Robert Altman (1925-2006) had been a writer/director toiling anonymously in the world of television and low-budget film for 20 years before he achieved his first acclaim at the age of 45, with the anti-war satire, M*A*S*H in 1970. Although he never made another film that matched its commercial success, he went on to become one of the most influential artists of the second half of the 20th century.
It’s difficult to think of many American directors of his generation whose name has become an adjective (Kubrick and Peckinpah spring to mind), but Altman’s took on that power almost simultaneously with his fame. “Altmanesque” denotes a myriad of trademark stylistic and formal characteristics: the use of overlapping dialogue, facilitated by Altman’s innovations in multi-track recording systems; a penchant for improvisation, multi-strand stories, and loosely constructed narratives that exploded traditional story conventions; an unusual and creative deployment of zooms, loose framing, and long takes that made for a rich, complex mise-en-scene; and a preference for collaborative work with a regular ensemble of actors, who often contributed their own dialogue and ideas to the script.
But “Altmanesque” denotes something larger than the sum of its parts. The director employed these strategies in service of a purpose: to make us see, and more precisely, to make us see differently. Most of his films explore the deeply American predicament of individuals searching for community but who are inevitably in thrall to diversions and entertainments—movies, commercial culture, the spectacle of politics—that render them passive, powerless, and alone. Altman’s films are a reproach to that passivity; they challenge us to rethink our relationship to the very act of watching, forcing us to engage with the images before us. The director was prolific, and his career is studded with hits and misses. But even the least of his efforts contains that powerful inducement to reject the easy, soporific pleasures of mere distraction. His work was a rebuke to mediocrity in all its forms.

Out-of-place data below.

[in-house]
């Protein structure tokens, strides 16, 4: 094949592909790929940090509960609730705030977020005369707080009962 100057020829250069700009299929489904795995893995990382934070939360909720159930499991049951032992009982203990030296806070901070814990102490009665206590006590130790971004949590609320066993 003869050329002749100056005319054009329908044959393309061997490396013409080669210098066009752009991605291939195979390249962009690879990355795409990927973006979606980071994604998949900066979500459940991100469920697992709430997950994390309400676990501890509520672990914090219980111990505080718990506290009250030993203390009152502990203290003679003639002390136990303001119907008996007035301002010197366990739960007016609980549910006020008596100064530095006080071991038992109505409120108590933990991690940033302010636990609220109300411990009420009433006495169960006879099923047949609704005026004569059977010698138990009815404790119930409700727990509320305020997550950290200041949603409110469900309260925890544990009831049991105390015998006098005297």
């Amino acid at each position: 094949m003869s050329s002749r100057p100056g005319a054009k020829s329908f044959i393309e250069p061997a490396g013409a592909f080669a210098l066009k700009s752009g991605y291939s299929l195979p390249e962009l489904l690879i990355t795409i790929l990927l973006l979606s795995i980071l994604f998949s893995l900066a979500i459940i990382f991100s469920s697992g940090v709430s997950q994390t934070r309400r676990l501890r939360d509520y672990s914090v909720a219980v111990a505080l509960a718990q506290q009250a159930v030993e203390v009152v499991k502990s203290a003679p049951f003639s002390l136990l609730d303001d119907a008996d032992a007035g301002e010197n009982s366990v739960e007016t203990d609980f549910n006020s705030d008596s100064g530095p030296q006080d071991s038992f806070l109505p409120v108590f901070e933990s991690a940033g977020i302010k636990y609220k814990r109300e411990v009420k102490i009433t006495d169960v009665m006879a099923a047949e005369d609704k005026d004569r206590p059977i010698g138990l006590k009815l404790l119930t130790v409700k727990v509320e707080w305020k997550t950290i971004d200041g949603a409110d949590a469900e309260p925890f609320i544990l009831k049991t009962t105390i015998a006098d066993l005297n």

The series in progress at The Charles offers the best of the miraculous streak of films that made his reputation in the 1970s, along with a selection of his later work, beginning with The Player, that marked the final, fruitful phase of his long career.
THE LONG GOODBYE (1973)
Altman's second exercise in genre revision is a gem that has only lately received its due. The Long Goodbye takes on not only that master of detective fiction, Raymond Chandler, but his greatest creation, Philip Marlowe, famously incarnated in 1946 by the beloved Bogie in The Big Sleep. As played by the counterculture's favorite anti-hero, Elliot Gould, this Marlowe is anything but the tough, savvy gumshoe of noir lore. He's a shambling, clueless mess of a man, and Gould's endearingly maddening portrayal of an impotent shamus infuriated traditionalists, as did the film's ending, altered from the novel on one shocking key point. But as Gould bumbles his way through a glittering, sun-bleached contemporary LA, it becomes apparent that Altman has created a Marlowe more deeply true to the original than his film predecessors. As its relentless camera slowly zooms, tracks and arcs its way around a culture built on quicksand, the film uncovers a rich, unyielding view of Hollywood and the price we pay for being in its thrall.
At the Charles March 30, 7PM; & April 2, 9PM